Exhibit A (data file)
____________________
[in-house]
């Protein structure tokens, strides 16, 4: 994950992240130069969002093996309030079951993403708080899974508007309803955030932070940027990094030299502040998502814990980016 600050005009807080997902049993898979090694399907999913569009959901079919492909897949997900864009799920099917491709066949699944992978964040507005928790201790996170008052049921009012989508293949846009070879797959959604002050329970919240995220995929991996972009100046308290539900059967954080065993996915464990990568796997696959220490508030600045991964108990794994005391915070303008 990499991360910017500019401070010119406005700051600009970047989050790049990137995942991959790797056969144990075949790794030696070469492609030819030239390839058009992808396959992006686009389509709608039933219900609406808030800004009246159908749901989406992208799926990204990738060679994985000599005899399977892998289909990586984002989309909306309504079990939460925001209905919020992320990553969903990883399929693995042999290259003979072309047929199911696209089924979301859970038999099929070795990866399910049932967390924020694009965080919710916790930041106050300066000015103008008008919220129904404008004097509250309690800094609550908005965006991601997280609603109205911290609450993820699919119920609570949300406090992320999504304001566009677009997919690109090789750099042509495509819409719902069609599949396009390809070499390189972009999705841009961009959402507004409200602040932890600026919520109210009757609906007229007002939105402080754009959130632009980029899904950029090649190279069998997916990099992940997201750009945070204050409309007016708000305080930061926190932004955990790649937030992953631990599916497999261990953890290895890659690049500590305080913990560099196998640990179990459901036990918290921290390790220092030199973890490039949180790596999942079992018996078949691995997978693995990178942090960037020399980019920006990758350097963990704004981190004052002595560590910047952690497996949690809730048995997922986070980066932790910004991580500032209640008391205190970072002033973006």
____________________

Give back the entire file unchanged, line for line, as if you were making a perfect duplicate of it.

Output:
[in-house]
């Protein structure tokens, strides 16, 4: 994950992240130069969002093996309030079951993403708080899974508007309803955030932070940027990094030299502040998502814990980016 600050005009807080997902049993898979090694399907999913569009959901079919492909897949997900864009799920099917491709066949699944992978964040507005928790201790996170008052049921009012989508293949846009070879797959959604002050329970919240995220995929991996972009100046308290539900059967954080065993996915464990990568796997696959220490508030600045991964108990794994005391915070303008 990499991360910017500019401070010119406005700051600009970047989050790049990137995942991959790797056969144990075949790794030696070469492609030819030239390839058009992808396959992006686009389509709608039933219900609406808030800004009246159908749901989406992208799926990204990738060679994985000599005899399977892998289909990586984002989309909306309504079990939460925001209905919020992320990553969903990883399929693995042999290259003979072309047929199911696209089924979301859970038999099929070795990866399910049932967390924020694009965080919710916790930041106050300066000015103008008008919220129904404008004097509250309690800094609550908005965006991601997280609603109205911290609450993820699919119920609570949300406090992320999504304001566009677009997919690109090789750099042509495509819409719902069609599949396009390809070499390189972009999705841009961009959402507004409200602040932890600026919520109210009757609906007229007002939105402080754009959130632009980029899904950029090649190279069998997916990099992940997201750009945070204050409309007016708000305080930061926190932004955990790649937030992953631990599916497999261990953890290895890659690049500590305080913990560099196998640990179990459901036990918290921290390790220092030199973890490039949180790596999942079992018996078949691995997978693995990178942090960037020399980019920006990758350097963990704004981190004052002595560590910047952690497996949690809730048995997922986070980066932790910004991580500032209640008391205190970072002033973006």